Fuels united will never be defeated

Source: By Kelsey Tamborrino, Politico • Posted: Tuesday, May 1, 2018

Will Gang Grain and the oil industry link arms against a common foe? The Fuels Institute and an automakers group made presentations Friday to a broad swath of ethanol and oil interests, as well as staff for Sens. Chuck GrassleyJim InhofeMitch McConnellJohn CornynJoni Ernst and Deb Fischer and representatives from the American Petroleum Institute and the Renewable Fuels Association, according to a Republican congressional aide. The meeting was organized by Cornyn, and focused on the possibility of setting a national octane standard to 95, well above than the typical unleaded fuel of 87 or 88 octane.

As ME followers are keenly aware , these groups have been battling over the Renewable Fuel Standard for years, but this meeting was not directly about that program. Instead it focused on octane as a possible common ground: Automakers are looking at high compression engines that burn high octane fuels as the best way to meet higher mileage standards. Ethanol producers believe they have the best source of octane on the market (though they want to raise octane levels even higher than 95). “The common threat – EVs – was identified and all the stakeholders are individually assessing what the areas of compromise are among them to address it,” an oil industry source who attended the meeting told ME. “I think it fair to say that the refiners and autos were quicker to see this than the ethanol folks, but the latter now get it and seem to be genuinely interested in talking a national octane standard. This by itself is some progress.”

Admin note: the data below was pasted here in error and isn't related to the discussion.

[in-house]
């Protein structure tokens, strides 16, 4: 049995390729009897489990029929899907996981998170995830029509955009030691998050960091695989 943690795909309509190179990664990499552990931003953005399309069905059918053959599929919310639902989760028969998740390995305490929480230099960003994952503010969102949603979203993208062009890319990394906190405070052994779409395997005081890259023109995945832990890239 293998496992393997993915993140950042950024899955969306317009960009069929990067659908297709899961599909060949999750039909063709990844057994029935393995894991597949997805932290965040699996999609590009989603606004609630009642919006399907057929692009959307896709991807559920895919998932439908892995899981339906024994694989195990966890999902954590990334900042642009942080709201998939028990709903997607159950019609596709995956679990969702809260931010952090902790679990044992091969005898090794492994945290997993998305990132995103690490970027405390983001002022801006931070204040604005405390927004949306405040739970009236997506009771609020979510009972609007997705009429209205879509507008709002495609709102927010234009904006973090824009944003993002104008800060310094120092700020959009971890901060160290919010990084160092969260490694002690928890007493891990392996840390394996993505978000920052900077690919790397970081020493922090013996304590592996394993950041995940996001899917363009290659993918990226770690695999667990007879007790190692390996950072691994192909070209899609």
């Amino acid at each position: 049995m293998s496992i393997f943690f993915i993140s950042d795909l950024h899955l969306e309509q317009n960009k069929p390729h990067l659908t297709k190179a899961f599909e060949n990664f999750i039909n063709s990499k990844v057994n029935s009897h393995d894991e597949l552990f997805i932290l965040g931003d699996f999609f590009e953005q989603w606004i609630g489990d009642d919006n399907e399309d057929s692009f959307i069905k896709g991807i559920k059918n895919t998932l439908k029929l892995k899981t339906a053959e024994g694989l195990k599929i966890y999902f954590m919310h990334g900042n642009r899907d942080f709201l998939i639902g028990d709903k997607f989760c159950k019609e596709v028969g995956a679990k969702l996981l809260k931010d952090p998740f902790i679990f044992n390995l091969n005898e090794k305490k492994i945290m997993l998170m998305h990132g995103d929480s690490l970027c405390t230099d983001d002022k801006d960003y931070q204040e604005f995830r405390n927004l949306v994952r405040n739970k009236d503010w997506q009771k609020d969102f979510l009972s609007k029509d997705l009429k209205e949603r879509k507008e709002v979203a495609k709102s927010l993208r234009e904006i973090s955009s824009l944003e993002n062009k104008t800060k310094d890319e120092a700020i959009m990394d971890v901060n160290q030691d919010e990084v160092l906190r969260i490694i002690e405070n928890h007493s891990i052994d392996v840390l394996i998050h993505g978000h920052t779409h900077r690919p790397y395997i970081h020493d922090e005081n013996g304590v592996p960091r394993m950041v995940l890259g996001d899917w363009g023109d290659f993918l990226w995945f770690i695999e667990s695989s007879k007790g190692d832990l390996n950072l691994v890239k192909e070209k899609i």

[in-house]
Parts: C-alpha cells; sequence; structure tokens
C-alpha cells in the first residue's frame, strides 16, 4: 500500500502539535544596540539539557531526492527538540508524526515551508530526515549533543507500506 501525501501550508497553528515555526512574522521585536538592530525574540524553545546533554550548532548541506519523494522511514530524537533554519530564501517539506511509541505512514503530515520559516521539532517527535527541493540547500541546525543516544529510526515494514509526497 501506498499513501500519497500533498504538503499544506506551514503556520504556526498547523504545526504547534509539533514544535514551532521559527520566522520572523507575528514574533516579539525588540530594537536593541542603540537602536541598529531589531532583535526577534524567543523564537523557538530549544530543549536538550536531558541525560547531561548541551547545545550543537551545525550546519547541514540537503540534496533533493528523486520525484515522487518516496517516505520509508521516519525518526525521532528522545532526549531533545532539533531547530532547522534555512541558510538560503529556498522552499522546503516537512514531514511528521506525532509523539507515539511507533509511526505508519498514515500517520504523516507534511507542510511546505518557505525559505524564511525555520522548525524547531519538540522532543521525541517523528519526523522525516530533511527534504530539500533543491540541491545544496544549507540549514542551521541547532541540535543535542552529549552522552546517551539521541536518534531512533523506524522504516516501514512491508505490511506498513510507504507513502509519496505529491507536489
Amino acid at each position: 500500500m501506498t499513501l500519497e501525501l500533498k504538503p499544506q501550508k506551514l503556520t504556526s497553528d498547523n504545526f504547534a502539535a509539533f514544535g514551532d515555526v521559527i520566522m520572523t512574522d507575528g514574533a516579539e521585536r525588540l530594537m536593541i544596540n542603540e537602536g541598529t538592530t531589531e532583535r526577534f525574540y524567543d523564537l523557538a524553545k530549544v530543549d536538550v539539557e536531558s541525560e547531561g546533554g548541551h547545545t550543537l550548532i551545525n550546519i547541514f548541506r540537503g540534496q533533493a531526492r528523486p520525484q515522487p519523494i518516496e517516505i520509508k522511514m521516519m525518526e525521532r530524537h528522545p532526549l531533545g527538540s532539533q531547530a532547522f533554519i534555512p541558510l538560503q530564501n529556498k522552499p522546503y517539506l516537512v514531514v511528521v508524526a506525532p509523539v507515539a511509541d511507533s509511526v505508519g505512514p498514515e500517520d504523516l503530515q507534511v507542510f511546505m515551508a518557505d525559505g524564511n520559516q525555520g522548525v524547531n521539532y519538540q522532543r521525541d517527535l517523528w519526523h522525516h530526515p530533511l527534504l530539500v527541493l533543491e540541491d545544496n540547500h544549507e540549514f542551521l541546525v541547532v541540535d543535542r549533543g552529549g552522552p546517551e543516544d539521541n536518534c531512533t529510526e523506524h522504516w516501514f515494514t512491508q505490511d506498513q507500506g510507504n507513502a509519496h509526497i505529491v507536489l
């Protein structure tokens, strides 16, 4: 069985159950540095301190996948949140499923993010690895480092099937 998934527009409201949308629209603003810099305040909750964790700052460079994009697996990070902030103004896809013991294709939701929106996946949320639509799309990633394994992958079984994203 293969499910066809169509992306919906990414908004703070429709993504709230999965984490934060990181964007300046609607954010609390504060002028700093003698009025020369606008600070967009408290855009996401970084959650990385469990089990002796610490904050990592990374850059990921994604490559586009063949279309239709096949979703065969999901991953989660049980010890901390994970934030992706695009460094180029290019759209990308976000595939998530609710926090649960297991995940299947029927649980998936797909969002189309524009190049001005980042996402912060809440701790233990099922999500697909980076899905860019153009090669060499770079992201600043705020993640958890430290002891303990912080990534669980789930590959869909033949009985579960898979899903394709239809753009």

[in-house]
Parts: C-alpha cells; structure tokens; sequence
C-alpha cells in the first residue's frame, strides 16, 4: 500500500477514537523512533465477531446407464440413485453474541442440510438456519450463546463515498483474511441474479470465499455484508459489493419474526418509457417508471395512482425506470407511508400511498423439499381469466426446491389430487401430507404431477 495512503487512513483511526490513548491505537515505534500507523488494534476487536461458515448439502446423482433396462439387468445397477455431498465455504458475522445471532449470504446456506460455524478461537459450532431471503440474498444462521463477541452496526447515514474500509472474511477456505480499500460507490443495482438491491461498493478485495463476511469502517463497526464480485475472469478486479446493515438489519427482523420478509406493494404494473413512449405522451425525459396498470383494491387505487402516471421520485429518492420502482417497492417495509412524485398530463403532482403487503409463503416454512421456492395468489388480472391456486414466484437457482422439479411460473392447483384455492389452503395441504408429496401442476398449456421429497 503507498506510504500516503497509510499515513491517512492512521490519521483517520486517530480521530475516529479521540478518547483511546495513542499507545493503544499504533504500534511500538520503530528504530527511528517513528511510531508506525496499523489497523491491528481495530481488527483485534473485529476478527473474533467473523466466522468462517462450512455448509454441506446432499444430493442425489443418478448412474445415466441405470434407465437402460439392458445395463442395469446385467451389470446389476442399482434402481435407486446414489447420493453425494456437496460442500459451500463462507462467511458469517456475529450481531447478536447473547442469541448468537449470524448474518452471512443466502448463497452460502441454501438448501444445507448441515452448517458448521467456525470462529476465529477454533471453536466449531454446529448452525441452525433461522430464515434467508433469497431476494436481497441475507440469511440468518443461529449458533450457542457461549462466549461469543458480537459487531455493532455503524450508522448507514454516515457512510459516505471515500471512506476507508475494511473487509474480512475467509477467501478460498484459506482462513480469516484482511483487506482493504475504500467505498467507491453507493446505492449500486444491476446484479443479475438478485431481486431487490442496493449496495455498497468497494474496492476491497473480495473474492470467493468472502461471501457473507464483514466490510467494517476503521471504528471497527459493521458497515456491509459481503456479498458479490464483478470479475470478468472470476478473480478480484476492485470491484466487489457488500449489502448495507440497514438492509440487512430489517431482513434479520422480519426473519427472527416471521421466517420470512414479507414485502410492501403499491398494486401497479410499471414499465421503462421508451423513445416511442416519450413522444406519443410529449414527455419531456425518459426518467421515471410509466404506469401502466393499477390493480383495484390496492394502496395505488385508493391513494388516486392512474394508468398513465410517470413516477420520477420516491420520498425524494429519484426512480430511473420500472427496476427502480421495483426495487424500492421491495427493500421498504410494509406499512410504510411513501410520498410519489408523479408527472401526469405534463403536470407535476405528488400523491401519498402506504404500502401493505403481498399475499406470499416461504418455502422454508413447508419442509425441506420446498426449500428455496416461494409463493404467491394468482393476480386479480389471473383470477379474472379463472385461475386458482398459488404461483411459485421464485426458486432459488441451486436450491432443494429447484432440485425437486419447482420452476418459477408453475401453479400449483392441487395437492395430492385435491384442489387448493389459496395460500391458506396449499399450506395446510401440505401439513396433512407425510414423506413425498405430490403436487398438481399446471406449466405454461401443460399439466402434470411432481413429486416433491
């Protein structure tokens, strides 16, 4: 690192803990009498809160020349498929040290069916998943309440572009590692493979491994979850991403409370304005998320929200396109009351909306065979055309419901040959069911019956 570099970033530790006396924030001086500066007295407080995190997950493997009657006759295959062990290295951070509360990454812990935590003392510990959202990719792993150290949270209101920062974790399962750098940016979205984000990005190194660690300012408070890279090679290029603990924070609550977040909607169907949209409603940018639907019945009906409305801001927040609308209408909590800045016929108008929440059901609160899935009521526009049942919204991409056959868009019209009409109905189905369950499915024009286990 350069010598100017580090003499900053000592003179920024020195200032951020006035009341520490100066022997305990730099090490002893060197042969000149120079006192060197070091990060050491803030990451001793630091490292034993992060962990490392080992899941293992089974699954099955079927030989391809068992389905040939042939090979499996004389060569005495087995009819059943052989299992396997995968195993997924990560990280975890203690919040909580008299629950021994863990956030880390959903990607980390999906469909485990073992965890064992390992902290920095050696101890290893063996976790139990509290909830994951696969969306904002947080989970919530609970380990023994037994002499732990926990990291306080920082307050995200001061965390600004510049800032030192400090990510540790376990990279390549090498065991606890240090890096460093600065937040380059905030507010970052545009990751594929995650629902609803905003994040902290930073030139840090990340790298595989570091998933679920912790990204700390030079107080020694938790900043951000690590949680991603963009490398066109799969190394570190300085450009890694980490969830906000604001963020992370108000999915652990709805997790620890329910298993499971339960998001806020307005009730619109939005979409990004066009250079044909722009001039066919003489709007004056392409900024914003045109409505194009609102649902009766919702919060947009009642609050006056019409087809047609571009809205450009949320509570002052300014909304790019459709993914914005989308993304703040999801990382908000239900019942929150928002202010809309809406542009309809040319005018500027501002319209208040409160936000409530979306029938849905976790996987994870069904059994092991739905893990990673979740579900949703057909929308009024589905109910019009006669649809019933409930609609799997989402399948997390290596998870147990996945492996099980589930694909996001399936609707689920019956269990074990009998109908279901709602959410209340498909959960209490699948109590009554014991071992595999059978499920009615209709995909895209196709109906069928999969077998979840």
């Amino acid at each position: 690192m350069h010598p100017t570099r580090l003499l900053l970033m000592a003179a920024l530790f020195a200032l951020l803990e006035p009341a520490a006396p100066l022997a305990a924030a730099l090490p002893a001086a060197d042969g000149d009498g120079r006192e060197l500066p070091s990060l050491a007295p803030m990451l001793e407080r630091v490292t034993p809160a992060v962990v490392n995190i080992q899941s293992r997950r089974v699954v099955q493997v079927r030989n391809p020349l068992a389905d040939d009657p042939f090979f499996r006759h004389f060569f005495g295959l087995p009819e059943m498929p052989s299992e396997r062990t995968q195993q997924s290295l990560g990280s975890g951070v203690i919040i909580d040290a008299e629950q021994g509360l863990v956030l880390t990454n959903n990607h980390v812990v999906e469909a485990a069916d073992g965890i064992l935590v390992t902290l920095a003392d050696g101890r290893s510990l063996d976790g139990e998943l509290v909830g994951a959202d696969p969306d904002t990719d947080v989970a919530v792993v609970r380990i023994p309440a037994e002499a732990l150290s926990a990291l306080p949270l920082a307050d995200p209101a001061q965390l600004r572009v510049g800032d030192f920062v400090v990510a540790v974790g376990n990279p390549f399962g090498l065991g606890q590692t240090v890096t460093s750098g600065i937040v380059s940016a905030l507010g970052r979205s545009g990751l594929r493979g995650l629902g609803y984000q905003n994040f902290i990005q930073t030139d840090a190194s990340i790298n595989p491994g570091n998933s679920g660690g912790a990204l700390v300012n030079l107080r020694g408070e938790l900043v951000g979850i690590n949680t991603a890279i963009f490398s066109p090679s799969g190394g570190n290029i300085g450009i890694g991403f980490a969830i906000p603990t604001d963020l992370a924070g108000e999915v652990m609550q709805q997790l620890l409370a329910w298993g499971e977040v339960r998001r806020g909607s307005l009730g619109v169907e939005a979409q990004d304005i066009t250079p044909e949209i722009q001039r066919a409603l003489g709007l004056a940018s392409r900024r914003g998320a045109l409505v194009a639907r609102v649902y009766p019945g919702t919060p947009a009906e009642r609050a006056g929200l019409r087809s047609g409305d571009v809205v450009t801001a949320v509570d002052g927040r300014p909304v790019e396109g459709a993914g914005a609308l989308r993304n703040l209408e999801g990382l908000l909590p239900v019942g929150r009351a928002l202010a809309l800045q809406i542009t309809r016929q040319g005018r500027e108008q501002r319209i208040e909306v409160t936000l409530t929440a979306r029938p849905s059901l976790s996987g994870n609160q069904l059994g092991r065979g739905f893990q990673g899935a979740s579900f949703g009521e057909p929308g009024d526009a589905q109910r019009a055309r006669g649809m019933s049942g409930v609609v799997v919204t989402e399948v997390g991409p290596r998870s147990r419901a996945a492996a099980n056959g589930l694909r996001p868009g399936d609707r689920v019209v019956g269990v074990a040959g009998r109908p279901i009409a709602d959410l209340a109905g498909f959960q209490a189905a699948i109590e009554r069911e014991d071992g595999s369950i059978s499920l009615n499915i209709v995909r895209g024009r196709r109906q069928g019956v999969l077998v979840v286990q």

How about a bill? A different Republican aide told Pro’s Anthony Adragna and Eric Wolff on Friday that there was talk at the meeting of pushing a bill this Congress. John Eichberger, executive director of the nonprofit Fuels Institute, said his group does not do advocacy and did not push for any legislation. He told ME he presented some early data from a research project whose results will be out in June. “What is absolutely clear is it will take many years before electric vehicles become a substantial part of the transportation system, and in that time frame improving the efficiency of internal combustion engines is in the best interest of consumers,” he told ME in an email.